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[62] quick intelligence and spirit of enterprise, his business success was almost instant. What is far more to the purpose, it was there that he met socially two people who were to play the chief part in his life—Miss Stevens, a niece of Governor Stevens, of Maryland, a lady destined within a few years to become his wife under the most romantic circumstances—while he was an escaped prisoner in the enemy's country—and Lieutenant J. E. B. Stuart, U. S. A., who, though but twenty-two, had just proved his warlike mettle in the campaign against the fierce Apaches, as a young officer of the famous old ‘Rifles,’ and who, now transferred to the First Cavalry, had been assigned duty at Jefferson Barracks, St. Louis.

An intimate friendship sprung up at once between Venable and the brilliant young officer, for they were both enthusiastic Virginians, both far from home and both in the very ‘May-morn of their youth.’

Little did either then dream that, within ten years, one should become a great cavalry leader, ‘dazzling a world with deeds,’ and the other ride by his bridle-rein as his most trusted staff officer. But Stuart soon went his way to fight the Sioux and the Cheyennes, receiving in the campaign against the latter a grievous wound in the desperate action at Soloman's Fork, Kan., while Venable, with characteristic tenacity, stuck to his business enterprises with such effect, that, within a few years, he had accumulated what was then reckoned a handsome competence.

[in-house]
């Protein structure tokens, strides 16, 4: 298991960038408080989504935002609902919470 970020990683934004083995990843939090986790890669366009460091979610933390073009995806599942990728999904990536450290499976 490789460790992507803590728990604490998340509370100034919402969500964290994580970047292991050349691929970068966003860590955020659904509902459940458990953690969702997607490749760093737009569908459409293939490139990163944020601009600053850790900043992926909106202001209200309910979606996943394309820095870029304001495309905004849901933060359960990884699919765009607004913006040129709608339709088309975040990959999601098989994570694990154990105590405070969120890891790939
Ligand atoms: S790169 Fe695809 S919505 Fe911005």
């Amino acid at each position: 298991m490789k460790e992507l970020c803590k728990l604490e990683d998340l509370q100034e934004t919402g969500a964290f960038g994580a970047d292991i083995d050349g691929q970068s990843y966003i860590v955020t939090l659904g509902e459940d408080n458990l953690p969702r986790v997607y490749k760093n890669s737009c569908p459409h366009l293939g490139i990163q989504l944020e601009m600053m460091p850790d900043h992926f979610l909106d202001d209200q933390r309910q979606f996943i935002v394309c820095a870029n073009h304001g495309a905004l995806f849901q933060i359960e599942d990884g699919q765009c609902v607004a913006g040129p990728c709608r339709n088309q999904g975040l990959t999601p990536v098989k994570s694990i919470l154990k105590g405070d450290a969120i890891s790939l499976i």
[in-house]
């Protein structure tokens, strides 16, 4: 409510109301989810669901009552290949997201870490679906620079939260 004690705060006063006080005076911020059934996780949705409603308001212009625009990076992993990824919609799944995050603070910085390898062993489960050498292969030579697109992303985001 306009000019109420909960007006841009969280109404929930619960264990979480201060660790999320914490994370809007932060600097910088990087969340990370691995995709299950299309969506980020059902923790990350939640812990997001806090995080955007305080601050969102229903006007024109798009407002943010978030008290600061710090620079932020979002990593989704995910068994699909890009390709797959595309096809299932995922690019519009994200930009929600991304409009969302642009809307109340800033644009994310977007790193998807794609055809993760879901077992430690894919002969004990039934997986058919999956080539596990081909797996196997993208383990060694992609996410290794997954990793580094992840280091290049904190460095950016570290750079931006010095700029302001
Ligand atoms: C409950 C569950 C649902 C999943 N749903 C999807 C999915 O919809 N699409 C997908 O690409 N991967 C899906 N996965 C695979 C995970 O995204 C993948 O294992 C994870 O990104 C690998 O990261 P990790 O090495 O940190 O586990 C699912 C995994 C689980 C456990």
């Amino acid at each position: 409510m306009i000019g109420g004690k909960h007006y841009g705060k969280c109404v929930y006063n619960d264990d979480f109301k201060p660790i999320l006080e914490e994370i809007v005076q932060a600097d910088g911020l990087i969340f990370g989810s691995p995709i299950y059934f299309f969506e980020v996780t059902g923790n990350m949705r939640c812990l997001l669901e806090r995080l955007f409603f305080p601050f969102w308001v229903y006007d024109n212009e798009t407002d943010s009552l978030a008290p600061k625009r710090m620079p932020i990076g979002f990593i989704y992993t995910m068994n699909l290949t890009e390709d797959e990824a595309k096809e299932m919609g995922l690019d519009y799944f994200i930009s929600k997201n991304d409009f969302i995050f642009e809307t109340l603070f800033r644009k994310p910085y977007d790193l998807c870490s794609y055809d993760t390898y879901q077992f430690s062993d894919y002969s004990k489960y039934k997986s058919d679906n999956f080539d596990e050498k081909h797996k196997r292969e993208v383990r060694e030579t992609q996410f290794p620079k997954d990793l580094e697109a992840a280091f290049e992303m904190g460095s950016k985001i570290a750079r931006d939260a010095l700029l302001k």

But party spirit was running high through all the land and nowhere, North or South, were sectional animosities so intense and bitter as in St. Louis. ‘The Southern element,’ as it was called, dominated ‘society,’ but the bulk of the population, ‘the plain people’ (in large measure Germans), sided with the ‘Abolitionists’ and ‘Free-Soilers.’

Young Venable, who had been bred up in the ‘strict States' Rights school,’ and who, through temperament, contemned everything savoring of compromise “or ‘expediency,’ threw himself with all the passion of his ardent nature into the struggle that had even then begun between Secessionists and Union men for control of Missouri in the impending conflict. Then burst the storm of war, and Venable, without a moment's hesitation, threw up his prosperous business (though he ”

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